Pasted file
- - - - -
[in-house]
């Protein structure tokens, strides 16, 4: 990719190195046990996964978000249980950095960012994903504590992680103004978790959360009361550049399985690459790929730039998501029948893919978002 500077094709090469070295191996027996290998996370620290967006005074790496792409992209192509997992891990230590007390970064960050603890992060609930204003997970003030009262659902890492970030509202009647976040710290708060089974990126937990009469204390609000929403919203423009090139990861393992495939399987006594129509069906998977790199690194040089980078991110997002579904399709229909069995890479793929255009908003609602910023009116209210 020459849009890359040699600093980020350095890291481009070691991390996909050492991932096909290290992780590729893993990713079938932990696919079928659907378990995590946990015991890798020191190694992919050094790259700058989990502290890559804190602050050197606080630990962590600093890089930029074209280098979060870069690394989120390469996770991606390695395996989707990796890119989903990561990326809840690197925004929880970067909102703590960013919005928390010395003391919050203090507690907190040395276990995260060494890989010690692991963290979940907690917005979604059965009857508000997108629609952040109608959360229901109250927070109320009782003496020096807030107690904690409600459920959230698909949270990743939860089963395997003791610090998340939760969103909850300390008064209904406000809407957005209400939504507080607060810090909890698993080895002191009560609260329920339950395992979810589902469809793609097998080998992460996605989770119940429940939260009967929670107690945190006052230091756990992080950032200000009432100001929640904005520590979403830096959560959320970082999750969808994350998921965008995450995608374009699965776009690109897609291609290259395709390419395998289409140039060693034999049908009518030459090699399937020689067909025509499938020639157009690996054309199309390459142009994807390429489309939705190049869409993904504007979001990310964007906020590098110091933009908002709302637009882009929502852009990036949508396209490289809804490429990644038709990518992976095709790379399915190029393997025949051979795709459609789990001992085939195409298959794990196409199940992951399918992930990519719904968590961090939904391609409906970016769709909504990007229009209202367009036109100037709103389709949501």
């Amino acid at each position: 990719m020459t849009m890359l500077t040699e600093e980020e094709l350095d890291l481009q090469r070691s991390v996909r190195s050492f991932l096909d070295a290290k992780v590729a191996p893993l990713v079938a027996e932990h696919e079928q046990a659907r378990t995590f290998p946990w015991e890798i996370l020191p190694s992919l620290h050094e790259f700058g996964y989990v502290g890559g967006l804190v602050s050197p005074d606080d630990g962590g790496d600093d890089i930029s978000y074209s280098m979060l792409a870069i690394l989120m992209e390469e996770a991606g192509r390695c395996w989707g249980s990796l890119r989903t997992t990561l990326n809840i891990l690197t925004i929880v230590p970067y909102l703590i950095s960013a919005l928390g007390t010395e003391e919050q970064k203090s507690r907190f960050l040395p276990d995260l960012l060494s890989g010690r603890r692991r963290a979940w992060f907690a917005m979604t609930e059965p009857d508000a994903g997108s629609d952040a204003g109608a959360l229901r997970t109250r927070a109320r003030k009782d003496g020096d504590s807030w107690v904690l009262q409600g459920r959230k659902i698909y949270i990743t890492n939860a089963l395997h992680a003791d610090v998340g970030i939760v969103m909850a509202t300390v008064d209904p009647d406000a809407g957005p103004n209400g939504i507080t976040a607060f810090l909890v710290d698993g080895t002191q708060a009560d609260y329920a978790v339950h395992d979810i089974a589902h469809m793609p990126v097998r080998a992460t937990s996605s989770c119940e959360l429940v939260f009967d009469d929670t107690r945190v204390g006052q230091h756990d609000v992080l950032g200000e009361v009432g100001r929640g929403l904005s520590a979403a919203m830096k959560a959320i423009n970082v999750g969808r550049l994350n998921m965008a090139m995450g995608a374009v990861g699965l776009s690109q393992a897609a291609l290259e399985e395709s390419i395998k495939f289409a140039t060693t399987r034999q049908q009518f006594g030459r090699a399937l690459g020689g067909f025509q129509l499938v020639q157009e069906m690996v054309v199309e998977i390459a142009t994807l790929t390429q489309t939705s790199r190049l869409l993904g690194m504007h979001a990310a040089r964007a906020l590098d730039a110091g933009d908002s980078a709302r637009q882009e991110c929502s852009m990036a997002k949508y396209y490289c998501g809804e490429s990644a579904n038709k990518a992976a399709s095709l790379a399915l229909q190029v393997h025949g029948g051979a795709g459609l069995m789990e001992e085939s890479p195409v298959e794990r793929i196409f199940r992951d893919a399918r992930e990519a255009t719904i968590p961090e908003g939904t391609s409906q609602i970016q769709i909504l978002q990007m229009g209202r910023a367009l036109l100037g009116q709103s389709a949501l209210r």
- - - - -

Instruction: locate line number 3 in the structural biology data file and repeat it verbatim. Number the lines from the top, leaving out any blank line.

């Amino acid at each position: 990719m020459t849009m890359l500077t040699e600093e980020e094709l350095d890291l481009q090469r070691s991390v996909r190195s050492f991932l096909d070295a290290k992780v590729a191996p893993l990713v079938a027996e932990h696919e079928q046990a659907r378990t995590f290998p946990w015991e890798i996370l020191p190694s992919l620290h050094e790259f700058g996964y989990v502290g890559g967006l804190v602050s050197p005074d606080d630990g962590g790496d600093d890089i930029s978000y074209s280098m979060l792409a870069i690394l989120m992209e390469e996770a991606g192509r390695c395996w989707g249980s990796l890119r989903t997992t990561l990326n809840i891990l690197t925004i929880v230590p970067y909102l703590i950095s960013a919005l928390g007390t010395e003391e919050q970064k203090s507690r907190f960050l040395p276990d995260l960012l060494s890989g010690r603890r692991r963290a979940w992060f907690a917005m979604t609930e059965p009857d508000a994903g997108s629609d952040a204003g109608a959360l229901r997970t109250r927070a109320r003030k009782d003496g020096d504590s807030w107690v904690l009262q409600g459920r959230k659902i698909y949270i990743t890492n939860a089963l395997h992680a003791d610090v998340g970030i939760v969103m909850a509202t300390v008064d209904p009647d406000a809407g957005p103004n209400g939504i507080t976040a607060f810090l909890v710290d698993g080895t002191q708060a009560d609260y329920a978790v339950h395992d979810i089974a589902h469809m793609p990126v097998r080998a992460t937990s996605s989770c119940e959360l429940v939260f009967d009469d929670t107690r945190v204390g006052q230091h756990d609000v992080l950032g200000e009361v009432g100001r929640g929403l904005s520590a979403a919203m830096k959560a959320i423009n970082v999750g969808r550049l994350n998921m965008a090139m995450g995608a374009v990861g699965l776009s690109q393992a897609a291609l290259e399985e395709s390419i395998k495939f289409a140039t060693t399987r034999q049908q009518f006594g030459r090699a399937l690459g020689g067909f025509q129509l499938v020639q157009e069906m690996v054309v199309e998977i390459a142009t994807l790929t390429q489309t939705s790199r190049l869409l993904g690194m504007h979001a990310a040089r964007a906020l590098d730039a110091g933009d908002s980078a709302r637009q882009e991110c929502s852009m990036a997002k949508y396209y490289c998501g809804e490429s990644a579904n038709k990518a992976a399709s095709l790379a399915l229909q190029v393997h025949g029948g051979a795709g459609l069995m789990e001992e085939s890479p195409v298959e794990r793929i196409f199940r992951d893919a399918r992930e990519a255009t719904i968590p961090e908003g939904t391609s409906q609602i970016q769709i909504l978002q990007m229009g209202r910023a367009l036109l100037g009116q709103s389709a949501l209210r």